Though much has changed since Doug McKay graduated with a business administration degree from the University of Oregon in 1959, some institutions remain.
The Air Force ROTC, where McKay gained leadership skills for his time piloting B-52s, and the University of Oregon Delta Tau Delta Fraternity house—which he fought to save when student membership waned—are two examples.
Also unchanged are the principles of running a community-oriented, family business.
His parents, Miles and Eleanor McKay, converted a piece of family farmland off Coburg Road in Eugene into a commercial strip mall in the mid-1960s.
“l got a lot of guidance from the first generation, and now plan to pass that onto the next one,” Doug McKay said. In 2007, he and his daughters, Amy Romero and Tracie Shojai, formed their own company, McKay Commercial Properties, which continues to invest in and manage commercial and industrial projects. Shojai and her husband then started their own business in property management and developed and own Rain Northwest restaurant in their West 11th Shopping Center.
McKay recently honored the Lundquist College of Business with a gift supporting faculty excellence—a key priority for both President Michael Schill and Dean Sarah E. Nutter—which McKay sees as a long-term investment in the college overall. A portion of the gift also went to another passion, Oregon Athletics.
He said he is also excited by the college’s immersive, hands-on entrepreneurship program because often one must know how to do a little bit of everything in the modern business place.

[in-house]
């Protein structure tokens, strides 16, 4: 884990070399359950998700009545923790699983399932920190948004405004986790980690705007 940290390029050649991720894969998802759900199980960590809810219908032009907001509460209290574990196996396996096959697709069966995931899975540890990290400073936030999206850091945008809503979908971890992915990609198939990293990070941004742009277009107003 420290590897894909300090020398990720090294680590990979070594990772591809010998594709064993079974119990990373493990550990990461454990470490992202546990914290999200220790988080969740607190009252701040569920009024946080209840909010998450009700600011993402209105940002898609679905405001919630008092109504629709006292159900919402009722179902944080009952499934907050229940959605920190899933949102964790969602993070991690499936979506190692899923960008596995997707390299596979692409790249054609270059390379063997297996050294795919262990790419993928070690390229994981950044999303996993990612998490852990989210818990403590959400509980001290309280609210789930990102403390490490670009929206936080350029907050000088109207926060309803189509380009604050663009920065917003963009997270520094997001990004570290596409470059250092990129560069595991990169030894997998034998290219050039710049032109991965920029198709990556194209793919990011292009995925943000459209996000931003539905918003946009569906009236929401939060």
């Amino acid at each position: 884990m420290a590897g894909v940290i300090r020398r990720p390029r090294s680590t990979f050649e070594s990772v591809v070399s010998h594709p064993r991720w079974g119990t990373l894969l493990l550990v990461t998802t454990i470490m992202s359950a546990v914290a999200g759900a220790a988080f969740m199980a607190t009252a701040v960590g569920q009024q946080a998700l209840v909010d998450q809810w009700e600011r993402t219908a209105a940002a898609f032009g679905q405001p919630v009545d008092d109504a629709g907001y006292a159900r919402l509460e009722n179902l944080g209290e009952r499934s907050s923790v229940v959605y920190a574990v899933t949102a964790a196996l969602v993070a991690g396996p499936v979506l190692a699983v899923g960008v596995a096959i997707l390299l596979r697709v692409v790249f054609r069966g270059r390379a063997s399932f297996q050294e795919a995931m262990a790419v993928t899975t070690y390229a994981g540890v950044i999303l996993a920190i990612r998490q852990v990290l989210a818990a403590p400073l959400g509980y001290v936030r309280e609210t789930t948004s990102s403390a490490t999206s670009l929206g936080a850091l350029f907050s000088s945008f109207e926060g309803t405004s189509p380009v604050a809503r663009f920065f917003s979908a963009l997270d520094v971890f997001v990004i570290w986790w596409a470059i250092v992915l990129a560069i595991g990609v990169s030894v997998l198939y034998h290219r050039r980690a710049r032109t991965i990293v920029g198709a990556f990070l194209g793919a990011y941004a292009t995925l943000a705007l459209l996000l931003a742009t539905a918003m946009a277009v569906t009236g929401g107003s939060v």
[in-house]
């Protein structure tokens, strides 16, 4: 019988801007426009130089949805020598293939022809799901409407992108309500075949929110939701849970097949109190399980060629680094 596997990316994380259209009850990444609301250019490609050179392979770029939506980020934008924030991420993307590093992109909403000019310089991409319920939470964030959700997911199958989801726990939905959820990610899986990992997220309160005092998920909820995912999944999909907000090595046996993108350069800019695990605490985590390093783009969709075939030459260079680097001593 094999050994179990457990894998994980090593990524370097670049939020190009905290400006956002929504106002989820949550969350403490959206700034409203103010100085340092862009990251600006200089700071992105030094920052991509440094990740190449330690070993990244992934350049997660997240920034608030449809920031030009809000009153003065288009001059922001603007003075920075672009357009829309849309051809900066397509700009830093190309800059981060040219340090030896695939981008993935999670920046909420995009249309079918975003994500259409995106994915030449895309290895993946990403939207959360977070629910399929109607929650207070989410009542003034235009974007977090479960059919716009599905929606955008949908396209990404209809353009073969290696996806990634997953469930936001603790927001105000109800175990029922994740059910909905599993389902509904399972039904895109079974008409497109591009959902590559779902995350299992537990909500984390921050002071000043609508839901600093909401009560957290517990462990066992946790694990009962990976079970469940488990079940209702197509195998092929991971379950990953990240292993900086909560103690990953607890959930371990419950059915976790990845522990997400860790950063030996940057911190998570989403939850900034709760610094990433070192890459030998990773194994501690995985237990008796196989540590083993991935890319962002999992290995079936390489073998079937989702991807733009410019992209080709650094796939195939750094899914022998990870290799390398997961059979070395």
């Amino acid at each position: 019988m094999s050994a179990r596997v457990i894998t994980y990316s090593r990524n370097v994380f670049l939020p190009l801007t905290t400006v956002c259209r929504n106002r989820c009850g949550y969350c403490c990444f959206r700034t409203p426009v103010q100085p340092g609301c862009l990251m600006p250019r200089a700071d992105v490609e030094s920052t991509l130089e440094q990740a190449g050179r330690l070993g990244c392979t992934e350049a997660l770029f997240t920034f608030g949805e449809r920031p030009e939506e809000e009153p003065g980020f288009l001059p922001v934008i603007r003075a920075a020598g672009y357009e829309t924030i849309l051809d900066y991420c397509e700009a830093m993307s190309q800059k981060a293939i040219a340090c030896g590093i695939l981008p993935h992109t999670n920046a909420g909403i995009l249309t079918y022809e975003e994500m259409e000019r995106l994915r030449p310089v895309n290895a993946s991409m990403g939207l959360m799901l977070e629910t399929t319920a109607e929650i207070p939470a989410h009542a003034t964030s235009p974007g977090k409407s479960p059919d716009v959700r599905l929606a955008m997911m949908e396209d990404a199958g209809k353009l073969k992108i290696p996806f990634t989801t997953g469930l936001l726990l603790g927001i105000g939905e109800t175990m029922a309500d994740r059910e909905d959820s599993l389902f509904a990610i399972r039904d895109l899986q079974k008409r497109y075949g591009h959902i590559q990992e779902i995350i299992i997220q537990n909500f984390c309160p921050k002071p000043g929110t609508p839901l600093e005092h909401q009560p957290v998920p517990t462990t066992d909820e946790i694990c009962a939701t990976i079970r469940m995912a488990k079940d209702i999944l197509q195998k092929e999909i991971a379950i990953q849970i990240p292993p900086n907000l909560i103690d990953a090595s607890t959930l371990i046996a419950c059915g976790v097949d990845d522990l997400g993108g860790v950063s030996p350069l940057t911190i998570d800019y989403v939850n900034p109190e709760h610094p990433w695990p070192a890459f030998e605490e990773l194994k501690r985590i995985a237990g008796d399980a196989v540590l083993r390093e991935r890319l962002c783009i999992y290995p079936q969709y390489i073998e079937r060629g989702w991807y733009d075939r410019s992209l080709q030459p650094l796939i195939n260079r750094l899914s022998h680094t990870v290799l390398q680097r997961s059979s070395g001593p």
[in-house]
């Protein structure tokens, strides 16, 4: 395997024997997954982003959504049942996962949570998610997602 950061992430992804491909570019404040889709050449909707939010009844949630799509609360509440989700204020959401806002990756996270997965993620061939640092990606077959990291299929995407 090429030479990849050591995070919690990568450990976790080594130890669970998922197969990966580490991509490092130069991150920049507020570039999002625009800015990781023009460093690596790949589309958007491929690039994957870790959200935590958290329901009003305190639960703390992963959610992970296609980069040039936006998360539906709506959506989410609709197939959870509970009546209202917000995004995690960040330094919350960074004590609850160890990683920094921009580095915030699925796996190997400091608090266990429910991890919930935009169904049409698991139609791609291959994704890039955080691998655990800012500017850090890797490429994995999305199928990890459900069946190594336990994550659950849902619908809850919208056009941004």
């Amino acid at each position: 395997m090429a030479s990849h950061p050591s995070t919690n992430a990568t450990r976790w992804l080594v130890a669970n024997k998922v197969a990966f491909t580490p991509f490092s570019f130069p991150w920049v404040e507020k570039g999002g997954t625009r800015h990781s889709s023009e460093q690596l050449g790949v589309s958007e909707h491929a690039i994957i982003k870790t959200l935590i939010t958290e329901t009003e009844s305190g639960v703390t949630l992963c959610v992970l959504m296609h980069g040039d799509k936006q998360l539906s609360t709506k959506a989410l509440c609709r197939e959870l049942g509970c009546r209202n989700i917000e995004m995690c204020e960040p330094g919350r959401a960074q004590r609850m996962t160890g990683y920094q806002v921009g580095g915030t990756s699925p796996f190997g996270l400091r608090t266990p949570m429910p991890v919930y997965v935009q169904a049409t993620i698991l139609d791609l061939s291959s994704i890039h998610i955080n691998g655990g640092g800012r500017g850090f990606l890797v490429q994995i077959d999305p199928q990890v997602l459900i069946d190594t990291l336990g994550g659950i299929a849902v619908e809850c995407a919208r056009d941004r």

“When I was going to school, the focus was primarily on how to be successful in a specific role in a large corporation,” he said. “Now, the focus is on being more entrepreneurial. I think this evolution benefits the students even more.”
McKay said he enjoys keeping up with campus happenings and, particularly, likes to support highly interdisciplinary projects, such as the Sustainable Cities Initiative, a cross-disciplinary partnership at the University of Oregon that promotes education, service, public outreach, and research on the design and development of sustainable cities.
An interest in building better makes sense. McKay Commercial Properties owns and developed the Slocum Center for Orthopedics and Sports Medicine, which won a gold award issued by LEED Green Building Council and the 2010 Better Bricks Award for green building practices from the Northwest Energy Efficiency Alliance. Prior to forming his own company, McKay was instrumental in the development of Oakway Center—now a major upscale shopping hub for Eugene residents and visitors.
Though he still makes it into the office, McKay’s focus these days is on giving back to the community that helped make him a success, serving on the University of Oregon Foundation Board of Trustees and other charitable organizations.
“Right now we are working hard to upgrade faculty and research capabilities all over, from the Lundquist College to the brand new campus across Franklin Boulevard,” McKay said, referring to the Phil and Penny Knight Campus for Accelerating Scientific Impact.
This most recent gift to faculty is one of McKay’s many to the UO Lundquist College. In 2010, McKay honored his late parents Miles and Eleanor by funding the Lundquist College of Business technology center in their name. He then funded a technology classroom at the Lundquist College as a tribute to his late wife Carol, whom he met while stationed at Loring Air Force Base in Caribou, Maine.
—AnneMarie Knepper-Sjoblom ’05, Lundquist College Communications